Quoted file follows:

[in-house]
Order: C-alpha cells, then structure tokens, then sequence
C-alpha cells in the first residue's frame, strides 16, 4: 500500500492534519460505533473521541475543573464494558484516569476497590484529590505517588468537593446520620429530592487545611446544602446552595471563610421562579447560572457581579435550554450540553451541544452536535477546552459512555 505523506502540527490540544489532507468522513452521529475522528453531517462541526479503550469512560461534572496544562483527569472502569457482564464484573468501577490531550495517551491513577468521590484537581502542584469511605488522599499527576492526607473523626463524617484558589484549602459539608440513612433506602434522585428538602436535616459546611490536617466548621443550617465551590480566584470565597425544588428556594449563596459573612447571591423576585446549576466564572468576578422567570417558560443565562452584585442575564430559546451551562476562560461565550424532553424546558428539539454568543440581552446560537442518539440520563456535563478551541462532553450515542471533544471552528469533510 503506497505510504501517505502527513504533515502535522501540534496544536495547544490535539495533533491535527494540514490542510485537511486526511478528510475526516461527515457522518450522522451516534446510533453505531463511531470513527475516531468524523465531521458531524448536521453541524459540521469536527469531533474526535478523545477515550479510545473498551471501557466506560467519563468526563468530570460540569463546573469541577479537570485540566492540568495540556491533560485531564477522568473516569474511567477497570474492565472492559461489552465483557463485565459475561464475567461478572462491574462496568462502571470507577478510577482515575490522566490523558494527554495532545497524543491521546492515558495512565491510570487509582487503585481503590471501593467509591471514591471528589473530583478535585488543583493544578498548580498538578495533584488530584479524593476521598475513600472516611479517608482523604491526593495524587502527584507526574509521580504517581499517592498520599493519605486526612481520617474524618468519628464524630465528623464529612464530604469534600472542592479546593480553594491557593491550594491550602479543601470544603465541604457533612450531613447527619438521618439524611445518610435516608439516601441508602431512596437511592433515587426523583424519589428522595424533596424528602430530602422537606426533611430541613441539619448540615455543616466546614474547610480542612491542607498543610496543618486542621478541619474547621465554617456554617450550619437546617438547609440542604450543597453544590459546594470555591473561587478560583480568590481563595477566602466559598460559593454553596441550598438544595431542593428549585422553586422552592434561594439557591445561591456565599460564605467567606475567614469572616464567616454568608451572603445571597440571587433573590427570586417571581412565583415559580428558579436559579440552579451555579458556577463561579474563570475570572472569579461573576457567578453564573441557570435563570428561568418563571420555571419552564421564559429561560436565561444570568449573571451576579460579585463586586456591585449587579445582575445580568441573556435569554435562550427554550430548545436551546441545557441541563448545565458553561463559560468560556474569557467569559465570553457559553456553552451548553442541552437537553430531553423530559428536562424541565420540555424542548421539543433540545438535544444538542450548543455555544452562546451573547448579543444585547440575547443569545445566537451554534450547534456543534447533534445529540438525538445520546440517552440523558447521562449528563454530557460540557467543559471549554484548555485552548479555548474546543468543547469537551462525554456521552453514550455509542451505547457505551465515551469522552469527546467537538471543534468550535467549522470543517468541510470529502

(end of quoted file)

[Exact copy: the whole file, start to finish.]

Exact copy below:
[in-house]
Order: C-alpha cells, then structure tokens, then sequence
C-alpha cells in the first residue's frame, strides 16, 4: 500500500492534519460505533473521541475543573464494558484516569476497590484529590505517588468537593446520620429530592487545611446544602446552595471563610421562579447560572457581579435550554450540553451541544452536535477546552459512555 505523506502540527490540544489532507468522513452521529475522528453531517462541526479503550469512560461534572496544562483527569472502569457482564464484573468501577490531550495517551491513577468521590484537581502542584469511605488522599499527576492526607473523626463524617484558589484549602459539608440513612433506602434522585428538602436535616459546611490536617466548621443550617465551590480566584470565597425544588428556594449563596459573612447571591423576585446549576466564572468576578422567570417558560443565562452584585442575564430559546451551562476562560461565550424532553424546558428539539454568543440581552446560537442518539440520563456535563478551541462532553450515542471533544471552528469533510 503506497505510504501517505502527513504533515502535522501540534496544536495547544490535539495533533491535527494540514490542510485537511486526511478528510475526516461527515457522518450522522451516534446510533453505531463511531470513527475516531468524523465531521458531524448536521453541524459540521469536527469531533474526535478523545477515550479510545473498551471501557466506560467519563468526563468530570460540569463546573469541577479537570485540566492540568495540556491533560485531564477522568473516569474511567477497570474492565472492559461489552465483557463485565459475561464475567461478572462491574462496568462502571470507577478510577482515575490522566490523558494527554495532545497524543491521546492515558495512565491510570487509582487503585481503590471501593467509591471514591471528589473530583478535585488543583493544578498548580498538578495533584488530584479524593476521598475513600472516611479517608482523604491526593495524587502527584507526574509521580504517581499517592498520599493519605486526612481520617474524618468519628464524630465528623464529612464530604469534600472542592479546593480553594491557593491550594491550602479543601470544603465541604457533612450531613447527619438521618439524611445518610435516608439516601441508602431512596437511592433515587426523583424519589428522595424533596424528602430530602422537606426533611430541613441539619448540615455543616466546614474547610480542612491542607498543610496543618486542621478541619474547621465554617456554617450550619437546617438547609440542604450543597453544590459546594470555591473561587478560583480568590481563595477566602466559598460559593454553596441550598438544595431542593428549585422553586422552592434561594439557591445561591456565599460564605467567606475567614469572616464567616454568608451572603445571597440571587433573590427570586417571581412565583415559580428558579436559579440552579451555579458556577463561579474563570475570572472569579461573576457567578453564573441557570435563570428561568418563571420555571419552564421564559429561560436565561444570568449573571451576579460579585463586586456591585449587579445582575445580568441573556435569554435562550427554550430548545436551546441545557441541563448545565458553561463559560468560556474569557467569559465570553457559553456553552451548553442541552437537553430531553423530559428536562424541565420540555424542548421539543433540545438535544444538542450548543455555544452562546451573547448579543444585547440575547443569545445566537451554534450547534456543534447533534445529540438525538445520546440517552440523558447521562449528563454530557460540557467543559471549554484548555485552548479555548474546543468543547469537551462525554456521552453514550455509542451505547457505551465515551469522552469527546467537538471543534468550535467549522470543517468541510470529502